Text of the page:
In 1999, an Australian gentleman told me about an interesting experience he and his family had at Universal Studios. They were on the backlot tour passing one of the theme park’s main attractions, the Bates Motel used in the 1960 horror classic Psycho, about a murderous young man named Norman Bates who loved his mother a little too much. As the guide gave out information about how director Alfred Hitchcock shot the picture, a tall man, dressed in drag and carrying a large knife, emerged from behind the old set and charged toward the tram. The narrator seemed to know nothing about the Norman Bates look-alike and clammed up completely. The make-believe killer wore such a convincing maniacal expression that some of the paying customers were frightened and screamed when he raised his weapon. Then the “fiend” pulled off his wig and he turned out to be comic Jim Carrey; the thirty-seven-year-old star was clowning around during a work break. After his laughing “victims” calmed down, Jim was happy to pose for pictures and sign autographs.

5.      Why did a close family member ask Walt Disney for his autograph?

I have a whole chapter about Walt, he was such a fascinating character:

 

Walt Disney’s Daughters

Walt Disney’s two daughters, Sharon and Diane, grew up sheltered from the limelight. The children had no images of Mickey Mouse around their home. Their father didn’t go to many parties, preferring to stay in after a long day of work. Sometimes he would playfully chase the youngsters upstairs, cackling like the evil peddler woman in Snow White. When they behaved badly, Walt would admonish them with a raised eyebrow; his stern demeanor inspired the character of the wise old owl, in the 1942 animated feature Bambi. As toddlers, the brainy Diane and beautiful Sharon stayed blissfully unaware that their parents worried about them being kidnapped and allowed no pictures of the sisters to be publicly circulated. Once in 1939, a curious classmate questioned six-year-old Diane about her family. She went home and said, “Daddy, you never told me you were that Walt Disney,” and asked him for an autograph.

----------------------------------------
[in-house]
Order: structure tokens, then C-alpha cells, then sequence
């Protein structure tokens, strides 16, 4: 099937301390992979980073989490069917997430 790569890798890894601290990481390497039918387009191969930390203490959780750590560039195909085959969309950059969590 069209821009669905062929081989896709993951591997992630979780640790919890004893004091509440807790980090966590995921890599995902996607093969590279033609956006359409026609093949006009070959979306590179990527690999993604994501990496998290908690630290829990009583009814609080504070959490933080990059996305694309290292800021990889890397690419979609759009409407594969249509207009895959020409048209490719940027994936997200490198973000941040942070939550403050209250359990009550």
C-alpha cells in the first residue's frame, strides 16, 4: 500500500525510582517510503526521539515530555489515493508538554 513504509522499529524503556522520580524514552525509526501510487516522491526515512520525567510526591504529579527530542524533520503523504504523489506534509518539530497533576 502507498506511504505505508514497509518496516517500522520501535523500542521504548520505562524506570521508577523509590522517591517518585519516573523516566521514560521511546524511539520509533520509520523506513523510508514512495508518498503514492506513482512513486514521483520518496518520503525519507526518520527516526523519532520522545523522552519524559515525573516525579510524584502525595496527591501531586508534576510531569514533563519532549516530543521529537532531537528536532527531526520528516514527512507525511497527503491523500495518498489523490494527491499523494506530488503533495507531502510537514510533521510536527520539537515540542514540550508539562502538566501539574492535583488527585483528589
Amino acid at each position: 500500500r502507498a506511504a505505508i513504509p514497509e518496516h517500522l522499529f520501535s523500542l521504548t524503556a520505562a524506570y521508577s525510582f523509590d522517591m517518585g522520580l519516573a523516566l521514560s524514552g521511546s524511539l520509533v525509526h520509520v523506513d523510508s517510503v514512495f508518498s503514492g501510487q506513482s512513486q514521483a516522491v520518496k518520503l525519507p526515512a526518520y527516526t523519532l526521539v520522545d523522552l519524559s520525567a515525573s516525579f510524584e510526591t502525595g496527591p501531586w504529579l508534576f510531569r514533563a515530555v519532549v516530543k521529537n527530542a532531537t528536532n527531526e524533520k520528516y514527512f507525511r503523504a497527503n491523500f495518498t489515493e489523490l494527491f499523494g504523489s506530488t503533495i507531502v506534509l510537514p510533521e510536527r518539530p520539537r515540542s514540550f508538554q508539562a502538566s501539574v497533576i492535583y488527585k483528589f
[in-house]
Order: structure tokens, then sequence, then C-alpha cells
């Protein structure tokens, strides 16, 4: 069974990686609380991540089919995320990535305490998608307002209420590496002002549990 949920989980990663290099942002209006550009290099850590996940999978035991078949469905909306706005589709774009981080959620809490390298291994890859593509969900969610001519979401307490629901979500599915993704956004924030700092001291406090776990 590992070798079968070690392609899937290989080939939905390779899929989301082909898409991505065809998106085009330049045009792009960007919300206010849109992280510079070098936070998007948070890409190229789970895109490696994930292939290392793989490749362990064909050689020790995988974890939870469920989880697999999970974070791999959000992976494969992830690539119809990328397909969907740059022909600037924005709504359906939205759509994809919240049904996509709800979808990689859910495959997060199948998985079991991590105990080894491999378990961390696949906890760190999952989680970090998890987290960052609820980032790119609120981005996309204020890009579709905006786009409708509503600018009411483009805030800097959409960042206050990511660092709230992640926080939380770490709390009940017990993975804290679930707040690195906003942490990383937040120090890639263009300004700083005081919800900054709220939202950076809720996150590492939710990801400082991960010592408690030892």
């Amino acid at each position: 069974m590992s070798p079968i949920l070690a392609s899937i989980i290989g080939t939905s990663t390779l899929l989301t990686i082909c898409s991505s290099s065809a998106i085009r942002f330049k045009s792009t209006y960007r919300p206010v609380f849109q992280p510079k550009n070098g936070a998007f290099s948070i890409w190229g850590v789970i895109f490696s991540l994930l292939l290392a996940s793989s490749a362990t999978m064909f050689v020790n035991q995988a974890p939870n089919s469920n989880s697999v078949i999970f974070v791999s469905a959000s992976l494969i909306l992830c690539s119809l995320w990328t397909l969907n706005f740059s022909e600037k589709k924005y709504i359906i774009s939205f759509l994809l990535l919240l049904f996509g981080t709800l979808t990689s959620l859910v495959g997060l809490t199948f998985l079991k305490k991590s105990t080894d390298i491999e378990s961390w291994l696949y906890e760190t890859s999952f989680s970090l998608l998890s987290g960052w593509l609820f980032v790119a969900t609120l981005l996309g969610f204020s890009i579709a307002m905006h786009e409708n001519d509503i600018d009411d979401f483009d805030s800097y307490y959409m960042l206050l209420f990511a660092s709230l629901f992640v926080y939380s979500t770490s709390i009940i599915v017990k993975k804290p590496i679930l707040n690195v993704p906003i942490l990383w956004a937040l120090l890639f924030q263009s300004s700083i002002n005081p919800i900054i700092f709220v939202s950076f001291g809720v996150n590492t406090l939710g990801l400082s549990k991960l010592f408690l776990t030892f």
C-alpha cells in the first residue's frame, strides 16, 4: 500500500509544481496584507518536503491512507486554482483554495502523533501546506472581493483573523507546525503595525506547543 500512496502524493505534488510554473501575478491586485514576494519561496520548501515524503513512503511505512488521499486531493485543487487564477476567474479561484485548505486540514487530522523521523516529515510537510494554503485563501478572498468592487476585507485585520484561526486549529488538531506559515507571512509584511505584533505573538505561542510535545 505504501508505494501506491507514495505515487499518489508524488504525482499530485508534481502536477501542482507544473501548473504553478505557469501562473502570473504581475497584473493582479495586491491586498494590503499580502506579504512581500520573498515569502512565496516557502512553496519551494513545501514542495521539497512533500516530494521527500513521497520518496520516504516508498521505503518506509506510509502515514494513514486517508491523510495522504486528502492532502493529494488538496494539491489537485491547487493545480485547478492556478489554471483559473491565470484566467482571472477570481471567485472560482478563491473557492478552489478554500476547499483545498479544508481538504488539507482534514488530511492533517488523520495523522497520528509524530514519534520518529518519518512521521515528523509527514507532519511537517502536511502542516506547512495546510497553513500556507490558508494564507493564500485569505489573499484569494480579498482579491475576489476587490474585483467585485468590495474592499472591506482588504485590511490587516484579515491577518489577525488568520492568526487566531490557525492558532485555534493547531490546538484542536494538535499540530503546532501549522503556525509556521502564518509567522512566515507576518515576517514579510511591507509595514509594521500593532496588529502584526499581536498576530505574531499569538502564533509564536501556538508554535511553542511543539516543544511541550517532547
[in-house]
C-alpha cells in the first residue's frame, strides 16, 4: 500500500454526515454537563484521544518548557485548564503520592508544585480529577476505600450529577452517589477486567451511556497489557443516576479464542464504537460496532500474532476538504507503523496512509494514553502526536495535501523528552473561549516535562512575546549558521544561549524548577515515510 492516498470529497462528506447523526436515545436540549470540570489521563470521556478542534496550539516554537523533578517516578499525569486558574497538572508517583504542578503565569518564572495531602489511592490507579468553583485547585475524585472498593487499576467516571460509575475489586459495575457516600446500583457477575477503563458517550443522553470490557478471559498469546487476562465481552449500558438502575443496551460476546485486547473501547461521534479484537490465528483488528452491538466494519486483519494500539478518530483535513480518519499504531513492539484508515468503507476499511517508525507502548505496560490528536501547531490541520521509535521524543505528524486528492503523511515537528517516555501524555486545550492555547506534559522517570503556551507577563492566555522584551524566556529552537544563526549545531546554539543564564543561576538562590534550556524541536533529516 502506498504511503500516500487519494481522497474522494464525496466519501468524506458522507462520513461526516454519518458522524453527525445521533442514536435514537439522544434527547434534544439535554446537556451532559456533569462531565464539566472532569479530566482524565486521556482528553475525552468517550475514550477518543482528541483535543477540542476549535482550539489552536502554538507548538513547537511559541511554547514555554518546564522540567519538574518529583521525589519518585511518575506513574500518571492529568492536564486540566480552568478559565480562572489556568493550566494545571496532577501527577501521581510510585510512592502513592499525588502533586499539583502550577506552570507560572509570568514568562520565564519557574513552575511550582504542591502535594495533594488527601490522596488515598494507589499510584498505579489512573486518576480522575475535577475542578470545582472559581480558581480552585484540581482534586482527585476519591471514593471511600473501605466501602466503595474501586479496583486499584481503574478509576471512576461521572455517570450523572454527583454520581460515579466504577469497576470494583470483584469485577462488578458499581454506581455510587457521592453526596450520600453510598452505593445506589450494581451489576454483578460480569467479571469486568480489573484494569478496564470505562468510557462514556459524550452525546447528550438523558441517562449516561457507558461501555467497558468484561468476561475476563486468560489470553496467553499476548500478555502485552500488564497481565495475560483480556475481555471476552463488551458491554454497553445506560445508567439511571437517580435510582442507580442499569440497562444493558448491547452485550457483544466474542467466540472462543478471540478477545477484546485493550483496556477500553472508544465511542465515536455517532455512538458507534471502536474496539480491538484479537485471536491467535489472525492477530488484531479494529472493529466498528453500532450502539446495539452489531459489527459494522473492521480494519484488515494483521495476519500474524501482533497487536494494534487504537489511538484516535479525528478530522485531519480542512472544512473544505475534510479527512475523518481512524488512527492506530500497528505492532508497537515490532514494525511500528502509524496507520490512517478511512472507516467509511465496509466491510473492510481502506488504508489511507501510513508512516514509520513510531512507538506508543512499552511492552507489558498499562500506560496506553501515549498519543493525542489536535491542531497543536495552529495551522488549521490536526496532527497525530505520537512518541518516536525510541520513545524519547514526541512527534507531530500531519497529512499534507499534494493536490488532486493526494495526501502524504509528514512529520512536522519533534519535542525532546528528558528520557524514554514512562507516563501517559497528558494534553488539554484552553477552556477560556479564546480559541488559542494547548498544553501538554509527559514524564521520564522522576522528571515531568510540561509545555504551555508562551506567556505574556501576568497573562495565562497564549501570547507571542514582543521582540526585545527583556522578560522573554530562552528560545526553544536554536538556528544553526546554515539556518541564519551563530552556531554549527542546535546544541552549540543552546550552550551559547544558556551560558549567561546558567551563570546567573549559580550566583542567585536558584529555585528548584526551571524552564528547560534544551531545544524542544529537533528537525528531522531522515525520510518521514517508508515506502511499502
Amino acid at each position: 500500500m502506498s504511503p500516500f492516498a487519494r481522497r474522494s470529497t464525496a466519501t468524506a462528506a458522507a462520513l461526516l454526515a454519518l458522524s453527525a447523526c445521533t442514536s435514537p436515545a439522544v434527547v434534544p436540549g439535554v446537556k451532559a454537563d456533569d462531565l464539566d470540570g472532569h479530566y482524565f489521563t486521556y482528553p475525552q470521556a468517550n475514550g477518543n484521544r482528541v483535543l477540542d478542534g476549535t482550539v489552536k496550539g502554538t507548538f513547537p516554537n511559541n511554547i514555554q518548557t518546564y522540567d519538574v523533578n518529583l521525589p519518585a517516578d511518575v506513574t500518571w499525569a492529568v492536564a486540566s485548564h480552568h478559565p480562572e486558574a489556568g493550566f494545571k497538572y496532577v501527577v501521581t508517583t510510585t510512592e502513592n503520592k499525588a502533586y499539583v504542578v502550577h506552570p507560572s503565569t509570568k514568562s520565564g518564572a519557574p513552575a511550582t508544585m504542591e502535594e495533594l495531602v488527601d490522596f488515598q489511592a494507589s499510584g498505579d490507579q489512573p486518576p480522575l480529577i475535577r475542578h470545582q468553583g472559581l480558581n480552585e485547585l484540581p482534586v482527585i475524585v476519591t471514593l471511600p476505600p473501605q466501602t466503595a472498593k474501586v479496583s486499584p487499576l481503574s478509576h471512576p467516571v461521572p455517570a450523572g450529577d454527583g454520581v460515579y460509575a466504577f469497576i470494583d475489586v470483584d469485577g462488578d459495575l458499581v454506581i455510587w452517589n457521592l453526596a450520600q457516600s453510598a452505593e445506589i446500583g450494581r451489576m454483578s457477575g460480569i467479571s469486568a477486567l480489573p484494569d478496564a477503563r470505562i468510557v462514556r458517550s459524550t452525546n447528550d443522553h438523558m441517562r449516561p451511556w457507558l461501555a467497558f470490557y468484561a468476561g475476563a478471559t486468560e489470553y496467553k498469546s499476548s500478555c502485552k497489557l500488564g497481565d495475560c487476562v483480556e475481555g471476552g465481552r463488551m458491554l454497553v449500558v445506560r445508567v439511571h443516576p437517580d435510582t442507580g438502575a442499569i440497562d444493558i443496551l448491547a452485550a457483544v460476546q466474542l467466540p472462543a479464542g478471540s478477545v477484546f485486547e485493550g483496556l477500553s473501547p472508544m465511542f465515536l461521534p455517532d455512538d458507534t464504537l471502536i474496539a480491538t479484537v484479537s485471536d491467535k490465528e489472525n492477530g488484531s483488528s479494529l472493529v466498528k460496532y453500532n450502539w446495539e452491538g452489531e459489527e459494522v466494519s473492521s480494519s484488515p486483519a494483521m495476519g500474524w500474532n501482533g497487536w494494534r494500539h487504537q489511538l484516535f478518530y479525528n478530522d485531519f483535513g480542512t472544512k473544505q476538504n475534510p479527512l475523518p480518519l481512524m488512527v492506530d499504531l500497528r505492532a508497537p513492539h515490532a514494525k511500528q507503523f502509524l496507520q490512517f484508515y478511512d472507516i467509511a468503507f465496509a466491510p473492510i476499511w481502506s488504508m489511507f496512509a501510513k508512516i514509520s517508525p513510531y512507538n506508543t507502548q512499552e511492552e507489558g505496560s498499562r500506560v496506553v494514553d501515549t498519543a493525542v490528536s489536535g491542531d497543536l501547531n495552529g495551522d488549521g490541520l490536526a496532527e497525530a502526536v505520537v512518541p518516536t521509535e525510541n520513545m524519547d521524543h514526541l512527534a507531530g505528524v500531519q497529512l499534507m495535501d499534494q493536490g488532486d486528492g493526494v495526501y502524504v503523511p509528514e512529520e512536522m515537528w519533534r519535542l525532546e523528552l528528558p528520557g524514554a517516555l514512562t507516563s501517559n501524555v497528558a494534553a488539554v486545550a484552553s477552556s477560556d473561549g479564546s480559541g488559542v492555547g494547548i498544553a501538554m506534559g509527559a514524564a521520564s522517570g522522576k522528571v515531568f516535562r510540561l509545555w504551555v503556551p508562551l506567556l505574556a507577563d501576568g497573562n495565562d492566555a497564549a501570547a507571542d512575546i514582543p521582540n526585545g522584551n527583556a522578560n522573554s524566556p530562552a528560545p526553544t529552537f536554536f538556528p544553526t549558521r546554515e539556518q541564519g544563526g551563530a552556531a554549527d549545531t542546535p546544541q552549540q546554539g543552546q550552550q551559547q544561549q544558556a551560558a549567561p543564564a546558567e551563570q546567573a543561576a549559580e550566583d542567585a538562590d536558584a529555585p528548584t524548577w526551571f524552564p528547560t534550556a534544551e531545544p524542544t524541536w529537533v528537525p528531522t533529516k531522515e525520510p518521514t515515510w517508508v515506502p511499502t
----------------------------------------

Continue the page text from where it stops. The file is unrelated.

6.      What did a former LA police chief have to do with Star Trek?

                 That was Chief William Parker who took over the force in 1950.  If people saw the movie ‘Changeling’ with Angelina Jolie, they know that the LAPD had a corrupt reputation and Parker instituted a lot of reforms, which earned the public’s respect.  Parker was hard to get know; his personality was considered to be both logical and taciturn.  Star Trek creator Gene Roddenberry was a former police Sergeant who served under Chief Parker, he wrote speeches for him, really respected him and largely modelled the character of Mr. Spock after him.

 

7.      Why did Steven Spielberg think Jaws would ruin his career and when did he know it was a winner?

 Jaws was a really fun movie to write about it!  It really changed Hollywood; it brought in the blockbuster mentality to the studios.  Executives now refer to them as tent pole movies, a film that is a big event and pays for everything else they do.  But the mechanical shark didn’t work in the water off Martha’s Vineyard and every time a Universal executive would fly out to check Spielberg’s progress, he assumed, because it was his idea to film the picture in the middle of the ocean he would be fired.  But Steven soldiered on, finished the film, and then there was the preview in Dallas.  By that time, Steven was so tired of watching and hearing the same material over and over he had no idea if the film was good. Eighteen minutes into the screening, the shark killed a boy in a bloody attack. Suddenly, a man in the front row got up from his seat and ran past Spielberg into the lobby. The startled director followed him and watched in amazement as the invited patron threw up on the carpet, went to the bathroom, cleaned himself up and then returned to his seat. For the first time in months, Spielberg relaxed, figuring correctly that if the movie made people sick and they still wanted to watch, it would be a hit.

 

8.      How did James Cameron try to end the working relationship with Arnold Schwarzenegger before The Terminator?

            In the book that story is called “Let’s Do Lunch”: